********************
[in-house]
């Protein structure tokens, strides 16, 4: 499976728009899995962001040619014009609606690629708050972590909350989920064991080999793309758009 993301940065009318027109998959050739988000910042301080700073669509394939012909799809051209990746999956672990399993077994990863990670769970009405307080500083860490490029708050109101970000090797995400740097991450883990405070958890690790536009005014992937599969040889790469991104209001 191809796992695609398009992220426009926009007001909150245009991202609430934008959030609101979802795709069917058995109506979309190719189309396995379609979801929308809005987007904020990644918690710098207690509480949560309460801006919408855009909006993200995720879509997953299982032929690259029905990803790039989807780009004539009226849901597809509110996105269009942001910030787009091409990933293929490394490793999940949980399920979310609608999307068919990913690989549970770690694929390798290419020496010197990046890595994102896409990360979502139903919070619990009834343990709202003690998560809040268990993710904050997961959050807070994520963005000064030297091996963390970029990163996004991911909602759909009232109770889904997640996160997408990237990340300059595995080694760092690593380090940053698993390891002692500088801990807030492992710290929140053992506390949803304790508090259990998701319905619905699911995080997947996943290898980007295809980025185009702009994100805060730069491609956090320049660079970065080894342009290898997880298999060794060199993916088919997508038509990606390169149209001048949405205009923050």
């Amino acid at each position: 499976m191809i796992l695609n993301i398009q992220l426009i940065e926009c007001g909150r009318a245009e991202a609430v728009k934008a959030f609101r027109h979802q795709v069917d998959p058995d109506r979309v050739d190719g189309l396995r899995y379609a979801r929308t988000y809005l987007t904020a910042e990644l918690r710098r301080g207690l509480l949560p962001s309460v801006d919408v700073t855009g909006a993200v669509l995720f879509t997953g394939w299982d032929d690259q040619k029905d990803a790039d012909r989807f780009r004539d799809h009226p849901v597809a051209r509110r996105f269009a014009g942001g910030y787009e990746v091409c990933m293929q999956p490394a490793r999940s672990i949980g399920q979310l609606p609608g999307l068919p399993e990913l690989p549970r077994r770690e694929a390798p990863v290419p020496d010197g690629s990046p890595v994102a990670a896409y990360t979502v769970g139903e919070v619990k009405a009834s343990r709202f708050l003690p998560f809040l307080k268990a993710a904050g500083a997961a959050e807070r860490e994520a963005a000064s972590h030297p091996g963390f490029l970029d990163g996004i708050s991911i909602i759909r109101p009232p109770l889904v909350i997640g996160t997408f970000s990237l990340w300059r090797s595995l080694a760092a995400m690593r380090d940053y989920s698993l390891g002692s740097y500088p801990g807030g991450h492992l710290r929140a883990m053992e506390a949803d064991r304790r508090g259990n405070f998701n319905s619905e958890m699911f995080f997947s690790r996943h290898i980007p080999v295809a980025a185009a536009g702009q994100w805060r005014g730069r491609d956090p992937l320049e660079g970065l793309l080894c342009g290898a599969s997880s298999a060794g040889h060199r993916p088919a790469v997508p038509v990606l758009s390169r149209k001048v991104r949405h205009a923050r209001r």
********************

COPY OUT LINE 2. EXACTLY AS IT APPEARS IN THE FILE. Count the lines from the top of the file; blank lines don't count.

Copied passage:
């Protein structure tokens, strides 16, 4: 499976728009899995962001040619014009609606690629708050972590909350989920064991080999793309758009 993301940065009318027109998959050739988000910042301080700073669509394939012909799809051209990746999956672990399993077994990863990670769970009405307080500083860490490029708050109101970000090797995400740097991450883990405070958890690790536009005014992937599969040889790469991104209001 191809796992695609398009992220426009926009007001909150245009991202609430934008959030609101979802795709069917058995109506979309190719189309396995379609979801929308809005987007904020990644918690710098207690509480949560309460801006919408855009909006993200995720879509997953299982032929690259029905990803790039989807780009004539009226849901597809509110996105269009942001910030787009091409990933293929490394490793999940949980399920979310609608999307068919990913690989549970770690694929390798290419020496010197990046890595994102896409990360979502139903919070619990009834343990709202003690998560809040268990993710904050997961959050807070994520963005000064030297091996963390970029990163996004991911909602759909009232109770889904997640996160997408990237990340300059595995080694760092690593380090940053698993390891002692500088801990807030492992710290929140053992506390949803304790508090259990998701319905619905699911995080997947996943290898980007295809980025185009702009994100805060730069491609956090320049660079970065080894342009290898997880298999060794060199993916088919997508038509990606390169149209001048949405205009923050």